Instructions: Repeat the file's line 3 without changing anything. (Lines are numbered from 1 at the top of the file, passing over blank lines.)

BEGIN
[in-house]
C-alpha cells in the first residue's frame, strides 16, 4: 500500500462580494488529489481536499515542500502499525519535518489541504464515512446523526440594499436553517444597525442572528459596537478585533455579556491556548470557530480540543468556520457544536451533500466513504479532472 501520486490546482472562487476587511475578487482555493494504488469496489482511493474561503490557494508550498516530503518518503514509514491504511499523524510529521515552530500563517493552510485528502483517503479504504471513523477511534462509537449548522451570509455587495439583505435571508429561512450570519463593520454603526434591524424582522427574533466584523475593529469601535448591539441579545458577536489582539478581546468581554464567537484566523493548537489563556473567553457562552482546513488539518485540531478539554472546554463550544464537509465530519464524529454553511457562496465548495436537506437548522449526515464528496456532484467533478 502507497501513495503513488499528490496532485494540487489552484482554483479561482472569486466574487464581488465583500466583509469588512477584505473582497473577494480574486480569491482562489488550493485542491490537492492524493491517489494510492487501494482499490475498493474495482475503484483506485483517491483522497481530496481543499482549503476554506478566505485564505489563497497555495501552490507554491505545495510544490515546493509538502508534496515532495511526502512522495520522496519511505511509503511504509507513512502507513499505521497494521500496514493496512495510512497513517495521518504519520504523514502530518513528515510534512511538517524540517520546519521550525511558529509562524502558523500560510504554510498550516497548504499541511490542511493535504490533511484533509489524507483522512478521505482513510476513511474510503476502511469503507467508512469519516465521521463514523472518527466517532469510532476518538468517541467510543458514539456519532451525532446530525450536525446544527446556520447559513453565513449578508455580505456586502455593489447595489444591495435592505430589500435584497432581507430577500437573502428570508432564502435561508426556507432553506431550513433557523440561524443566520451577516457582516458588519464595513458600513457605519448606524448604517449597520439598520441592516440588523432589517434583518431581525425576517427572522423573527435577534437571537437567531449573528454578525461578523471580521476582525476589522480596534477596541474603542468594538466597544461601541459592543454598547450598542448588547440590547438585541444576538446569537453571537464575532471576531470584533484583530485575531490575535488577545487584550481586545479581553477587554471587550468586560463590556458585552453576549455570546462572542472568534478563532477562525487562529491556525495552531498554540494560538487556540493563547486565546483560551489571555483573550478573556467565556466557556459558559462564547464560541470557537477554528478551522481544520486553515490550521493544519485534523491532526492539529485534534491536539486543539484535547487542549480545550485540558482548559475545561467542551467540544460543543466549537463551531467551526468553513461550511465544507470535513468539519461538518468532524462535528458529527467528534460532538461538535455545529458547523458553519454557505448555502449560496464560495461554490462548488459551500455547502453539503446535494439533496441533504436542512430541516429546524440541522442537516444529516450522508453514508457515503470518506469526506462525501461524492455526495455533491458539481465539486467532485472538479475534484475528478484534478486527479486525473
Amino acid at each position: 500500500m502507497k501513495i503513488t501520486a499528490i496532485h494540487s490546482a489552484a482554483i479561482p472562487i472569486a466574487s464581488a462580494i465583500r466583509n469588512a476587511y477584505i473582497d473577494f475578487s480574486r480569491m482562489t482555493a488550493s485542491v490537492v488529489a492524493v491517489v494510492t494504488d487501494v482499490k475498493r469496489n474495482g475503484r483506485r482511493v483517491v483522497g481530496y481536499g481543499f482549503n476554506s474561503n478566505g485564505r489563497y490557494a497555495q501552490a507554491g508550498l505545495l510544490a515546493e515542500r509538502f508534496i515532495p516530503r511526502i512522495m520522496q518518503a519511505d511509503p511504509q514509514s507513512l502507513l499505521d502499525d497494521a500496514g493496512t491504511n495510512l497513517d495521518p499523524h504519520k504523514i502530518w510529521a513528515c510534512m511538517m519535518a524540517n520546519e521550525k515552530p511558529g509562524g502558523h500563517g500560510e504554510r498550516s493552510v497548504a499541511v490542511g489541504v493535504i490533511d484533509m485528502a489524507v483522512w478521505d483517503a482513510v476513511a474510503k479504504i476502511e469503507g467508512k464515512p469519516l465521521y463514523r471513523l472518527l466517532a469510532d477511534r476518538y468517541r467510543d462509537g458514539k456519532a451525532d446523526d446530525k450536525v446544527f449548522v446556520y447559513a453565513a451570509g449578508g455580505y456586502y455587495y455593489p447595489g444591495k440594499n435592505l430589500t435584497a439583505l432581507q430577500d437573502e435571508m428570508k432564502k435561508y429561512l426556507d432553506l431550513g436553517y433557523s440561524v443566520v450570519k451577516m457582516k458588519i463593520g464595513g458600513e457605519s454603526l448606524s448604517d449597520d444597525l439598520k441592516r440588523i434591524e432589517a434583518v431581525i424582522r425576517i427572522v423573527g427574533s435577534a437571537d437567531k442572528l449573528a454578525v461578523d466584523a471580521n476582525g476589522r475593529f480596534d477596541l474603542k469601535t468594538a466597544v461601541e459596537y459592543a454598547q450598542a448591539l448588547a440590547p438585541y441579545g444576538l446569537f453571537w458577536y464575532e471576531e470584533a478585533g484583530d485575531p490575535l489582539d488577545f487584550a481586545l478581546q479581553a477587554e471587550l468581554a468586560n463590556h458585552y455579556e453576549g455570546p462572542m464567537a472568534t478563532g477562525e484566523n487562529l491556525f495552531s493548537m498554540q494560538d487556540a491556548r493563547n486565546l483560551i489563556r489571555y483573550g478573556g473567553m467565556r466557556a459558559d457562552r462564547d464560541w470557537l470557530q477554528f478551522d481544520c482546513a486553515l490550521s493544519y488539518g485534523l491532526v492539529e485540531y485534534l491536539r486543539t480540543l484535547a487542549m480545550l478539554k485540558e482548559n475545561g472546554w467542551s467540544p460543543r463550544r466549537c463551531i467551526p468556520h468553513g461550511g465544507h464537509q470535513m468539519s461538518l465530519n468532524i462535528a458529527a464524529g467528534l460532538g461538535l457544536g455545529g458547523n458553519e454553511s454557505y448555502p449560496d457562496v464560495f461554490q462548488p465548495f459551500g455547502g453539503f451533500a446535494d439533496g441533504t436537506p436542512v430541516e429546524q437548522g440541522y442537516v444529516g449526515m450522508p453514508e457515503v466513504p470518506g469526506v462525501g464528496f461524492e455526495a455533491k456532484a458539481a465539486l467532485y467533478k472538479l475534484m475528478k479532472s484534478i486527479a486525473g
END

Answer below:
Amino acid at each position: 500500500m502507497k501513495i503513488t501520486a499528490i496532485h494540487s490546482a489552484a482554483i479561482p472562487i472569486a466574487s464581488a462580494i465583500r466583509n469588512a476587511y477584505i473582497d473577494f475578487s480574486r480569491m482562489t482555493a488550493s485542491v490537492v488529489a492524493v491517489v494510492t494504488d487501494v482499490k475498493r469496489n474495482g475503484r483506485r482511493v483517491v483522497g481530496y481536499g481543499f482549503n476554506s474561503n478566505g485564505r489563497y490557494a497555495q501552490a507554491g508550498l505545495l510544490a515546493e515542500r509538502f508534496i515532495p516530503r511526502i512522495m520522496q518518503a519511505d511509503p511504509q514509514s507513512l502507513l499505521d502499525d497494521a500496514g493496512t491504511n495510512l497513517d495521518p499523524h504519520k504523514i502530518w510529521a513528515c510534512m511538517m519535518a524540517n520546519e521550525k515552530p511558529g509562524g502558523h500563517g500560510e504554510r498550516s493552510v497548504a499541511v490542511g489541504v493535504i490533511d484533509m485528502a489524507v483522512w478521505d483517503a482513510v476513511a474510503k479504504i476502511e469503507g467508512k464515512p469519516l465521521y463514523r471513523l472518527l466517532a469510532d477511534r476518538y468517541r467510543d462509537g458514539k456519532a451525532d446523526d446530525k450536525v446544527f449548522v446556520y447559513a453565513a451570509g449578508g455580505y456586502y455587495y455593489p447595489g444591495k440594499n435592505l430589500t435584497a439583505l432581507q430577500d437573502e435571508m428570508k432564502k435561508y429561512l426556507d432553506l431550513g436553517y433557523s440561524v443566520v450570519k451577516m457582516k458588519i463593520g464595513g458600513e457605519s454603526l448606524s448604517d449597520d444597525l439598520k441592516r440588523i434591524e432589517a434583518v431581525i424582522r425576517i427572522v423573527g427574533s435577534a437571537d437567531k442572528l449573528a454578525v461578523d466584523a471580521n476582525g476589522r475593529f480596534d477596541l474603542k469601535t468594538a466597544v461601541e459596537y459592543a454598547q450598542a448591539l448588547a440590547p438585541y441579545g444576538l446569537f453571537w458577536y464575532e471576531e470584533a478585533g484583530d485575531p490575535l489582539d488577545f487584550a481586545l478581546q479581553a477587554e471587550l468581554a468586560n463590556h458585552y455579556e453576549g455570546p462572542m464567537a472568534t478563532g477562525e484566523n487562529l491556525f495552531s493548537m498554540q494560538d487556540a491556548r493563547n486565546l483560551i489563556r489571555y483573550g478573556g473567553m467565556r466557556a459558559d457562552r462564547d464560541w470557537l470557530q477554528f478551522d481544520c482546513a486553515l490550521s493544519y488539518g485534523l491532526v492539529e485540531y485534534l491536539r486543539t480540543l484535547a487542549m480545550l478539554k485540558e482548559n475545561g472546554w467542551s467540544p460543543r463550544r466549537c463551531i467551526p468556520h468553513g461550511g465544507h464537509q470535513m468539519s461538518l465530519n468532524i462535528a458529527a464524529g467528534l460532538g461538535l457544536g455545529g458547523n458553519e454553511s454557505y448555502p449560496d457562496v464560495f461554490q462548488p465548495f459551500g455547502g453539503f451533500a446535494d439533496g441533504t436537506p436542512v430541516e429546524q437548522g440541522y442537516v444529516g449526515m450522508p453514508e457515503v466513504p470518506g469526506v462525501g464528496f461524492e455526495a455533491k456532484a458539481a465539486l467532485y467533478k472538479l475534484m475528478k479532472s484534478i486527479a486525473g